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Land Use Law

illustration by Paul Hoffman

An understanding of basic land use law principles is essential to the job of the planner — and planning commissioner.

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illustration of a man's vest

Vested Rights Members Only Content

What happens when a developer files for a building permit or submits a subdivision application — and the local government then changes its ordinance in a way that would prohibit the project as proposed? A look at the complex issue of “vested rights.”

Stop watch that says "Time to Restart"

Hitting the Restart Button Members Only Content

With the start of an economic recovery in much of the country, developers in many communities face the question of how to restart projects that have lied fallow or failed as a result of the great recession. A look at some of the legal issues involved.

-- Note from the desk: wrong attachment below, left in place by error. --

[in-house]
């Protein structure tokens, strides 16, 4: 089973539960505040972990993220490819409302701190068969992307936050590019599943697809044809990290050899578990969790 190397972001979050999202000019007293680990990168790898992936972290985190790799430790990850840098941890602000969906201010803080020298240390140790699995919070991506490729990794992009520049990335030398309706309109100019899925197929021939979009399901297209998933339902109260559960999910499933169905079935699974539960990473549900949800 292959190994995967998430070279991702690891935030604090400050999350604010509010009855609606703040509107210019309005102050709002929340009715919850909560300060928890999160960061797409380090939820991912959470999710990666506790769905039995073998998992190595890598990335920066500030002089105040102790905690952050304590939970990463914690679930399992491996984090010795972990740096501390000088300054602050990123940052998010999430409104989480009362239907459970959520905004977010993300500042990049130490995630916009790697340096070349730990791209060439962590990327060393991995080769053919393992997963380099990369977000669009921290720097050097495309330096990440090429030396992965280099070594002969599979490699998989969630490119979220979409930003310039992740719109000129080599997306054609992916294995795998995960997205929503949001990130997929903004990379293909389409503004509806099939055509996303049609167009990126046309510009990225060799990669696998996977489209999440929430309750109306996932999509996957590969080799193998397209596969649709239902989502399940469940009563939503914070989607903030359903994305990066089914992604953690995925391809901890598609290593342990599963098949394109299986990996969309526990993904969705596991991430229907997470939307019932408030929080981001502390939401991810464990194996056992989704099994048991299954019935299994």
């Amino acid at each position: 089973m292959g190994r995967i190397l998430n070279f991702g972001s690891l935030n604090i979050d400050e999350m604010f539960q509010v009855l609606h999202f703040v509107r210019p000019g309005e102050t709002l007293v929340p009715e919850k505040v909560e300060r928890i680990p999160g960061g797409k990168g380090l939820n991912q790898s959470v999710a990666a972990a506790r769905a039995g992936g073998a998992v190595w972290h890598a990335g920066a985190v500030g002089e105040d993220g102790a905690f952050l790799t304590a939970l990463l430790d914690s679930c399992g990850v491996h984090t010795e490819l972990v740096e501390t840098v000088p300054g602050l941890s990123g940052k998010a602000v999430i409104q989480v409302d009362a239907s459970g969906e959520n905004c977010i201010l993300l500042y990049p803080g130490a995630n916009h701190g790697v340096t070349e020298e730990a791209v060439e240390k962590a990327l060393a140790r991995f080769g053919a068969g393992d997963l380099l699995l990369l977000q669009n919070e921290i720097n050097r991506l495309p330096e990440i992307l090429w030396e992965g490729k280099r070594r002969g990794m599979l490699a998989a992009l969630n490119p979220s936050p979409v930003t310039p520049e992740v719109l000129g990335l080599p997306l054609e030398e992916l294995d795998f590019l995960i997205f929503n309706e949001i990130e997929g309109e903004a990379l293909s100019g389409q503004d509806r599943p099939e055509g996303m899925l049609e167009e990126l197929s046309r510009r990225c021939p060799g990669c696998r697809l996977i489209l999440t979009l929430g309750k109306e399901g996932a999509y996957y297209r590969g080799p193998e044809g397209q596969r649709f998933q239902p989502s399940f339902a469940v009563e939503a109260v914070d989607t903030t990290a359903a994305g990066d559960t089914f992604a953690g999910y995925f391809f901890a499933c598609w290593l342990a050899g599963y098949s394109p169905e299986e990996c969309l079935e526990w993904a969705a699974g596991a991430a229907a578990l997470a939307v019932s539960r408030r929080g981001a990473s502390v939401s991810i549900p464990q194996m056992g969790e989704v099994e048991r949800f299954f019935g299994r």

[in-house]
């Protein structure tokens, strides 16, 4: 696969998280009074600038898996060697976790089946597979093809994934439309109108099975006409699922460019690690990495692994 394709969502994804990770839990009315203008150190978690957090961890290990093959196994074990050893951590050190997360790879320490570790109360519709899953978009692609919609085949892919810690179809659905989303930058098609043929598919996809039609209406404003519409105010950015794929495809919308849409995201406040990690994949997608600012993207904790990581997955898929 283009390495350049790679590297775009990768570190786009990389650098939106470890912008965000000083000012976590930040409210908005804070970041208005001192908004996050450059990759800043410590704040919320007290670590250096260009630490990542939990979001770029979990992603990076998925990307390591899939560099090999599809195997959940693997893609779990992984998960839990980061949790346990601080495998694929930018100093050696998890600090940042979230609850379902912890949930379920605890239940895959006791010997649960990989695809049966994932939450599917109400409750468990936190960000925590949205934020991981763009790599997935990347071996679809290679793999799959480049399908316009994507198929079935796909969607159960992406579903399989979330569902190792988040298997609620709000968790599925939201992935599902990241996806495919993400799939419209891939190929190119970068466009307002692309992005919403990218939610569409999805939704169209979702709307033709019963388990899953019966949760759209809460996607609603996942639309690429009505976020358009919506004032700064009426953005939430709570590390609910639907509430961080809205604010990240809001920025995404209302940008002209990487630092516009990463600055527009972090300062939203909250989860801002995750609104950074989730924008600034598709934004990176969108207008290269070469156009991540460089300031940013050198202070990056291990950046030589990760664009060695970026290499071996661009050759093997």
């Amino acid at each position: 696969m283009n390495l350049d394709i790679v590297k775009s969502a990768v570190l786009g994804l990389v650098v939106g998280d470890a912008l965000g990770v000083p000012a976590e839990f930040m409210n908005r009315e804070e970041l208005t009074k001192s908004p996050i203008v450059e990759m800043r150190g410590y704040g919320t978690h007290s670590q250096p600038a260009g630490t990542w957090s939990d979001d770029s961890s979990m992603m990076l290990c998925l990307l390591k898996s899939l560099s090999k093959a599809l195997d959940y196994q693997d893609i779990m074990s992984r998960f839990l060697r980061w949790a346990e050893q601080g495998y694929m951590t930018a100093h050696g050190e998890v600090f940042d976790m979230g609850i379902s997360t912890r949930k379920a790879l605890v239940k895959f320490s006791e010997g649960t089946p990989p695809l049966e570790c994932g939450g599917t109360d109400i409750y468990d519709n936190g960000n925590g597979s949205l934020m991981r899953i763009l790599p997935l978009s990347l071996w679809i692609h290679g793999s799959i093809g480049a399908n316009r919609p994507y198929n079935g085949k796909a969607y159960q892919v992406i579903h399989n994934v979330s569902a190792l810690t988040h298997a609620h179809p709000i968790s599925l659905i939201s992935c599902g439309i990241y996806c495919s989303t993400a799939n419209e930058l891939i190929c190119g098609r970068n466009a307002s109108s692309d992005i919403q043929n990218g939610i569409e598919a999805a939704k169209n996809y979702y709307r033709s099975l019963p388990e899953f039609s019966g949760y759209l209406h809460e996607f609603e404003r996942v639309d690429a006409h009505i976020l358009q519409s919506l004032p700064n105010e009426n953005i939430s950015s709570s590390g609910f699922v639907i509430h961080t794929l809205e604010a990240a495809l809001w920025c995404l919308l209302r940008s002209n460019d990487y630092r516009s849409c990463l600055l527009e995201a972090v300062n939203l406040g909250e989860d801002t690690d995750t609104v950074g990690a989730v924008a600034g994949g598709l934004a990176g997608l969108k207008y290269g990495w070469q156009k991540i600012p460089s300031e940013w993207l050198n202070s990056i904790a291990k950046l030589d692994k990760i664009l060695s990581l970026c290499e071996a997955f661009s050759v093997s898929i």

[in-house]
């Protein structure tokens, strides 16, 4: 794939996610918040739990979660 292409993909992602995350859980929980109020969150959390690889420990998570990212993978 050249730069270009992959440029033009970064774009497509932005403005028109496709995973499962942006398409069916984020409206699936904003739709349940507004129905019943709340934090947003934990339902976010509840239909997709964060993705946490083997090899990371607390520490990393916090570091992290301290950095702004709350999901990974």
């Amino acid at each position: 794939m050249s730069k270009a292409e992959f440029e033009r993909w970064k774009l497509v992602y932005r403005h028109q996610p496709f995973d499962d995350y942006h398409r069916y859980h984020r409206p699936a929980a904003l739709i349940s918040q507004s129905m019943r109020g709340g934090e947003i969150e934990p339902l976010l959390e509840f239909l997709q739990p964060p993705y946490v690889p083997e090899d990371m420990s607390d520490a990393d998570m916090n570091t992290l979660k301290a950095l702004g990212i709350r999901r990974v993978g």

I is for Inclusionary

I is for Inclusionary Members Only Content

By the early 20th century, newly adopted land use zoning controls not only physically separated industrial, commercial, and residential zones, but also by distinguished between single-family and multi-family residential zones. It was not until 1970s that the movement toward inclusionary housing began to emerge.

J is for Justice

J is for Justice Members Only Content

The Supreme Court decision of the 20th century that had the greatest impact on planned community development was the 1926 Euclid v. Ambler ruling. It opened the door for communities across the country to engage in zoning and use it as the primary tool for plan implementation.